It starts innocently enough: a few buttery pastries and a tangy Moroccan salad, with some fresh-baked flatbread. The latter is so good I wolf it down like a man who’s not sure when he’ll eat again. Big mistake. The main course of tagine arrives and the ‘feast’ bit begins to make sense. For the uninitiated, a tagine is a domed clay pot designed for slow cooking. In days of old, such a method was necessary to render tough cuts of meat edible. Here and now at Tamadot, married with the finest ingredients, it brings out the richness of every flavour, from sweet dates to savoury stock. It’s a complex and delicious dish. Or dishes – four of them, to be exact: beef, chicken, fish and vegetable tagines, all spread on our table. We briefly wonder whether someone might be joining us – a herd of tribesmen, perhaps – but no, this is for two reasonably hungry Londoners. We’re determined to show the chef that he kept his kitchen open for good reason.

We waddle off afterwards, giggling and giddy with the sheer loveliness of it all, following a candlelit pathway until we come to our room. With its elaborately carved ceiling, highly covetable dark-wood wardrobe and enormous rainfall shower, it’s the sort of place that makes you hum with quiet contentment. And when I wake up briefly in the middle of the night, there’s none of that ‘where the hell am I?’ oddness. We left the curtains open because, frankly, we were too full of food to move much, so when I open my eyes at 4am I see a great silver moon shining over the mountains. Taking stock of my surroundings before drifting off again, I have that most delightful of hotel moments: the thought of ‘Oh yes, everything’s all right here’. Content, remote and in a blissful bed with your nearest and dearest – if there’s a better thought on waking up, I’ve yet to find it.

There are only 27 rooms here, so service is excellent. Besides the spa treatments, you can go ballooning, trekking or riding, or play tennis. Our days consist of lying by that stunning pool, gazing over the valley and being embarrassingly romantic. Sorry, but it really is that kind of place. There’s also a library with surprisingly good contemporary novels to choose from. Although the Kasbah’s chill-out ethos means no TVs, the staff are happy to fetch one for you if you ask, and there’s a DVD menu featuring Virgin’s current top 50 choices. When we’re feeling particularly slothful one night, we take this option: the tiny Moroccan chap who brings a TV set to our room is so bent under the huge telly that we feel we have to tip him handsomely.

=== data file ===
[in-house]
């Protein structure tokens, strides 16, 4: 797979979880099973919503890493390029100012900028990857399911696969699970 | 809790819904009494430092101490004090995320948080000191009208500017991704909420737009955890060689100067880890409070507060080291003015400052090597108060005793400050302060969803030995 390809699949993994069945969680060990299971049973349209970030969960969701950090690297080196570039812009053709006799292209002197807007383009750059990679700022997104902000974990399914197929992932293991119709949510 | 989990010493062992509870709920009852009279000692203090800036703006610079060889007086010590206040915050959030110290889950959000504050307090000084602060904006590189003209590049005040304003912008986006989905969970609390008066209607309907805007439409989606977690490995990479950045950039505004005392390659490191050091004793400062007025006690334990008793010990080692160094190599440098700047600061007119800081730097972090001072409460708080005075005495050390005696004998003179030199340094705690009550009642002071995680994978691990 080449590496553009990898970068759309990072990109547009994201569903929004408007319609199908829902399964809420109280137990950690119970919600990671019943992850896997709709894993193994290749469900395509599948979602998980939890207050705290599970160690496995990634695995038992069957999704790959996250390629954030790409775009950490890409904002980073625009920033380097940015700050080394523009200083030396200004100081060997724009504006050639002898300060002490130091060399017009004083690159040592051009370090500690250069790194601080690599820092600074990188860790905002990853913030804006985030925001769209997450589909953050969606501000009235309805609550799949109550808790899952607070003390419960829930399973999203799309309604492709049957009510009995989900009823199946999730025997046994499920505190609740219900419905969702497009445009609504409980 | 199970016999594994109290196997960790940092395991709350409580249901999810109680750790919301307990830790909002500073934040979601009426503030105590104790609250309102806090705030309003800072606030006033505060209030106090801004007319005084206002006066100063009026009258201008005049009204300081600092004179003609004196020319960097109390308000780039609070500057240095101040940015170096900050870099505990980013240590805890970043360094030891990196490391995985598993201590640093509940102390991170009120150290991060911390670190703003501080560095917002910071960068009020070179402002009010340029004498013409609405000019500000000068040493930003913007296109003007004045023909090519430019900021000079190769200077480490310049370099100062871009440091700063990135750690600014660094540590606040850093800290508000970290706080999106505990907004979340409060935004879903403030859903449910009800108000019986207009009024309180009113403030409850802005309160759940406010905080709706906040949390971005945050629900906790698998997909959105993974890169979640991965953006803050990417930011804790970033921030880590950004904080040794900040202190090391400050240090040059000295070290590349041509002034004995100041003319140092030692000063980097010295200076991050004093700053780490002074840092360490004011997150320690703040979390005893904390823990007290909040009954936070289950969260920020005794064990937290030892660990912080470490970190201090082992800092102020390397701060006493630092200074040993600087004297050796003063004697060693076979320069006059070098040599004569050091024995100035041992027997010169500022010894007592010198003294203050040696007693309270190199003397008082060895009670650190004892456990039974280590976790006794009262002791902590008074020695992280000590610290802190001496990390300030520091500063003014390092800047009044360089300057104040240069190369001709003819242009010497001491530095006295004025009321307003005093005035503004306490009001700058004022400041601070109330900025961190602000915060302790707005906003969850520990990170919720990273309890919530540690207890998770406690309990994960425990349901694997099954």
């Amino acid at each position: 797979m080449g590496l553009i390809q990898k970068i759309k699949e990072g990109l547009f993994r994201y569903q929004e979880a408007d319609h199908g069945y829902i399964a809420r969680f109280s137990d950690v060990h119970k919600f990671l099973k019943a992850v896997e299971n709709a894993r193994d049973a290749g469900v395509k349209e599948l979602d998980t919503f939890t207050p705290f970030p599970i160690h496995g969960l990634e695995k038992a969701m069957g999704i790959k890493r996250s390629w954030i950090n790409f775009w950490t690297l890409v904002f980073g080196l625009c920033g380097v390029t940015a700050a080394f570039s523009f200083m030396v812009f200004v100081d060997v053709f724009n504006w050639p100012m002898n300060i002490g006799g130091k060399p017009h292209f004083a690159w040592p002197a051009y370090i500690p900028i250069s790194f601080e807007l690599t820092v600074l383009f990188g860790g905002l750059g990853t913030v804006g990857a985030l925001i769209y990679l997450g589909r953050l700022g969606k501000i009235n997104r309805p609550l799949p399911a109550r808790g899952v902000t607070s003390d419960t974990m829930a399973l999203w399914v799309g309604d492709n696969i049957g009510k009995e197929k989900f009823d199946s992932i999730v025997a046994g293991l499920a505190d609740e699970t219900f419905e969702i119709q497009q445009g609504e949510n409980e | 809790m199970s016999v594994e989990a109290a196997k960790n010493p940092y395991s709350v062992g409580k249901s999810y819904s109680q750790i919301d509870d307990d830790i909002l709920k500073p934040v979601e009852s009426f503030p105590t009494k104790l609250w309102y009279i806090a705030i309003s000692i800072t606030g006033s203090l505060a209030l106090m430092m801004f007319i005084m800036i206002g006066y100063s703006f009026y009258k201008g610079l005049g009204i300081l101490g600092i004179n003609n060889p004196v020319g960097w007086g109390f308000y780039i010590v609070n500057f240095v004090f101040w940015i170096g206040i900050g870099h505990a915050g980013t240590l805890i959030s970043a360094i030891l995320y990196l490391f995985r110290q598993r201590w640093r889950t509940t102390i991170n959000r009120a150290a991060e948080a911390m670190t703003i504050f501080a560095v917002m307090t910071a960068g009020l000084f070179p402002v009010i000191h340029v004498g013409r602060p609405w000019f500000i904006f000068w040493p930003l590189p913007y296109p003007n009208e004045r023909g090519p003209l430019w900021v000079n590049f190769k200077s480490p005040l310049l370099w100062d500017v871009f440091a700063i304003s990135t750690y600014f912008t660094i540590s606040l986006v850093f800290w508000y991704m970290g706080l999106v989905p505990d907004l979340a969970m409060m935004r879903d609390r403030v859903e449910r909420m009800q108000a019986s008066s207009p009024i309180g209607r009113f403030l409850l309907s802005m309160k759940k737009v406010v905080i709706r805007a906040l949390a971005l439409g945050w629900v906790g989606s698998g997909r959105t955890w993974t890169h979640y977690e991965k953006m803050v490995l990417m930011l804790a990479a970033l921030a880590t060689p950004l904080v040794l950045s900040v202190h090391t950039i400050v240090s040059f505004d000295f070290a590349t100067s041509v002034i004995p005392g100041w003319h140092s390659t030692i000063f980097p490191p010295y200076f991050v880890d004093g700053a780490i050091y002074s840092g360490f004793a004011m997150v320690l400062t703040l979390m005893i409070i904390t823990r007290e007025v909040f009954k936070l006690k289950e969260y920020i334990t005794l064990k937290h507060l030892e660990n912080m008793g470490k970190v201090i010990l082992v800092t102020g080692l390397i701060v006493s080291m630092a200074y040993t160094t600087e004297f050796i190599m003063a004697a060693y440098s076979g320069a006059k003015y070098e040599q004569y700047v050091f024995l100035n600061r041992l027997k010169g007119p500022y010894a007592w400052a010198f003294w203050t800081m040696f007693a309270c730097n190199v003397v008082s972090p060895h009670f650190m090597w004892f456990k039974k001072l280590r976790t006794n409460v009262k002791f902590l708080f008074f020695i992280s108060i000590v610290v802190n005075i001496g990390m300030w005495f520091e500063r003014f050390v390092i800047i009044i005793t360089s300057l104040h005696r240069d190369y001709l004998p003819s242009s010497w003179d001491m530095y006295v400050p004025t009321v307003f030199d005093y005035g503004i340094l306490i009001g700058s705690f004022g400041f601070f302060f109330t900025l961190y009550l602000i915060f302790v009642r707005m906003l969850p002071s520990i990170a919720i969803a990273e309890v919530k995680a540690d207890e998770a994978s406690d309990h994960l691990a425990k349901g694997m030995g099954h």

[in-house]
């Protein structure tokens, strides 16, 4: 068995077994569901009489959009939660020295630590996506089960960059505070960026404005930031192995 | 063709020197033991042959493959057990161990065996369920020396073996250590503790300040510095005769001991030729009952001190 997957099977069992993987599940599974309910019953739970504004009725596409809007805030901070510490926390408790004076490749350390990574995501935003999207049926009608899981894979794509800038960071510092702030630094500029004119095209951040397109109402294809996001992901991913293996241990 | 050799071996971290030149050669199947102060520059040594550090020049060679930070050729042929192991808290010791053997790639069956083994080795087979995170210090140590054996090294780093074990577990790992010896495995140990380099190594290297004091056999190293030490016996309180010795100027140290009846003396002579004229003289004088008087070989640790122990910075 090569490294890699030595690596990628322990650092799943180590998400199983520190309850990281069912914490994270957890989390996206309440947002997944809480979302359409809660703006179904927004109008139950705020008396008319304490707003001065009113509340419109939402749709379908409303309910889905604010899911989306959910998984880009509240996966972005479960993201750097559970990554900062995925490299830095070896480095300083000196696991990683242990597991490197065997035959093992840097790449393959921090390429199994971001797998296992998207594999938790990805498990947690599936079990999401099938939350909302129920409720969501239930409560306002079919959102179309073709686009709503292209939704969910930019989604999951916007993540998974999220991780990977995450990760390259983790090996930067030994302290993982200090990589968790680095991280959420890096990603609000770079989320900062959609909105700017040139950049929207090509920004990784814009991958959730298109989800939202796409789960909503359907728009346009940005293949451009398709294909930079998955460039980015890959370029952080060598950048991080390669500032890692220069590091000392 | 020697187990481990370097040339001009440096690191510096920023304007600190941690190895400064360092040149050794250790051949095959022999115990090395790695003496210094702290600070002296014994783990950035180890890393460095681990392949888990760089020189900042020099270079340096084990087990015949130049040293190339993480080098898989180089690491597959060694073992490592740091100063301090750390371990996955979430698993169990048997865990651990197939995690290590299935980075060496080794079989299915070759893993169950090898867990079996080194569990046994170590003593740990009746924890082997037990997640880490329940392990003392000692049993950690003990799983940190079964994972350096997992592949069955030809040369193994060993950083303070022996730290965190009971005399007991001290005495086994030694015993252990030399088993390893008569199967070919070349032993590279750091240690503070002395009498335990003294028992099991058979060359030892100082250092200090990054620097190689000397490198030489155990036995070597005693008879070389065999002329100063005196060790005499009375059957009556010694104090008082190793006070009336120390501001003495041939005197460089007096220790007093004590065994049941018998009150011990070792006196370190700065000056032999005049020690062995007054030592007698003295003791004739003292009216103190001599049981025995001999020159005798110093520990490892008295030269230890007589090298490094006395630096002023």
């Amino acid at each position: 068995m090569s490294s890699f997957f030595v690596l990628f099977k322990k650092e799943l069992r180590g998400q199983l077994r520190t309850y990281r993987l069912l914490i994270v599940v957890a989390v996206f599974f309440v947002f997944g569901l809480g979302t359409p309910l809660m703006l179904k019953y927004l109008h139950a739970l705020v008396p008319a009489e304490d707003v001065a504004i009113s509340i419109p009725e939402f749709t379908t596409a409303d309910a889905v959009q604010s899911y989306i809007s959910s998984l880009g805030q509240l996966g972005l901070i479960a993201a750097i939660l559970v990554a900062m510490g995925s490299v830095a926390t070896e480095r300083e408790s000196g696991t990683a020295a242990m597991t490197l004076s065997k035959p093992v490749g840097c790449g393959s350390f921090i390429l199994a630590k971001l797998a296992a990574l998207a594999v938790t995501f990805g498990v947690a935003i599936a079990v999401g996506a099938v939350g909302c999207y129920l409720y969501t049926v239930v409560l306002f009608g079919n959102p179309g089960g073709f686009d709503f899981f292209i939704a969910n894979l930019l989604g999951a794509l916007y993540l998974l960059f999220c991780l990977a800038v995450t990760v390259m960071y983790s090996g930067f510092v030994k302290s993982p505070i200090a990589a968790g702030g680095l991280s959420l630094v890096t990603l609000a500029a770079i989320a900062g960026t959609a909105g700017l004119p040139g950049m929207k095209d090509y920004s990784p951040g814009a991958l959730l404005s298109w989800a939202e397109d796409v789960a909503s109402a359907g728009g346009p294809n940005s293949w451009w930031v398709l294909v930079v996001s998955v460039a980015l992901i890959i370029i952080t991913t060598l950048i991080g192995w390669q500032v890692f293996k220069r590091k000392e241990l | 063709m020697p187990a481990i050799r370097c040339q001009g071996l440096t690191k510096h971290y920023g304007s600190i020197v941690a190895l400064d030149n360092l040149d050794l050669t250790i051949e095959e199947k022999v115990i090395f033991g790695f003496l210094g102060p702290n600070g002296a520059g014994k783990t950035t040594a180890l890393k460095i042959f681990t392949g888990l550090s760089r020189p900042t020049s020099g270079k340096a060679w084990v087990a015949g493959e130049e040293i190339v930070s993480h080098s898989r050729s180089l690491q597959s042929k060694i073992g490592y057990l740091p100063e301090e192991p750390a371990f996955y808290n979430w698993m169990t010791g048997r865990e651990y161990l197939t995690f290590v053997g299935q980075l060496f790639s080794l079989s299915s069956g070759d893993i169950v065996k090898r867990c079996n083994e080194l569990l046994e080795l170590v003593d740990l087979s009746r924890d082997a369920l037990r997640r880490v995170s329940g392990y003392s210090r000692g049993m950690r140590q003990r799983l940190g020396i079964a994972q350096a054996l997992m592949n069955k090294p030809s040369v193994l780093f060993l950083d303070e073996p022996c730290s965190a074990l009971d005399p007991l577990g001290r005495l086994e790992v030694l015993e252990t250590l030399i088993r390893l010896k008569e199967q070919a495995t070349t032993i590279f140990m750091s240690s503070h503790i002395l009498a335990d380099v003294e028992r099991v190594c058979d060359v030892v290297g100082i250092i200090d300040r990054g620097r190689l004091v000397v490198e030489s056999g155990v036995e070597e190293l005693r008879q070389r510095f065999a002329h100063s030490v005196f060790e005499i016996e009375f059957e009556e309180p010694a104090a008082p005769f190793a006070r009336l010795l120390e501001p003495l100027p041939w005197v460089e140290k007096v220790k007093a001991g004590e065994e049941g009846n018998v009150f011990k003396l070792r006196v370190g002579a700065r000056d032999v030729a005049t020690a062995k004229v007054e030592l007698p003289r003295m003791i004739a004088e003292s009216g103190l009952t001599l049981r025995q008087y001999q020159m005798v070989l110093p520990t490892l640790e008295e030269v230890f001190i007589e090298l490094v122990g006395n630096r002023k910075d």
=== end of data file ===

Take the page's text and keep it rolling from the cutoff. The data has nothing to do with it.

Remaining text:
Afterwards, we figure that we probably parted with a small fortune for the favour, but Tamadot inspires this sort of behaviour. There’s such a sense of bonhomie and general good feeling that throwing a few dirhams around seems a trifling matter. Opulent, tranquil and about as far removed from the madness of Marrakech as you can get, Kasbah Tamadot is a flawless operation, and perfect for a long weekend of lounging and loving.

The Guestbook

Whenever you book a stay at a Smith Hotel with us, we’ll invite you to review it when you get back. Read what other Smith members had to say in Kasbah Tamadot’s Guestbook below.

We loved

The peace and quiet, and the view from our terrace. The market in Ansi on Saturday morning is definitely worth going to.

Don’t expect

The movie was disappointing, more choice needed. Casablanca is out of date.

Rating

Stayed on 6 Aug 2017

We loved

The staff, the activities (hiking, tennis, pool, games), the views and the food.

Don’t expect

Nightlife, although there are plenty of corners to discover with fireplaces, indoor table pool etc, or have a hookah under the tents outside.

Rating

Stayed on 3 Jul 2017

We loved

The Berber Tent, superb attention to detail, warm and friendly staff, relaxed atmosphere with small touches that make it a true 5 star hotel. 

Don’t expect

The one thing that disappointed us was that after every spa treatment there was a hard sell to buy their products. It happened to both my husband and I on numerous occasions and by different spa staff members. It left a bitter taste in the mouth after a relaxing treatment.

Rating

Stayed on 24 Apr 2016

We loved

Absolutely super experience. Very relaxing. Very looked after. Found them extremely accommodating.

Don’t expect

Much nightlife.

Rating

Stayed on 18 Nov 2015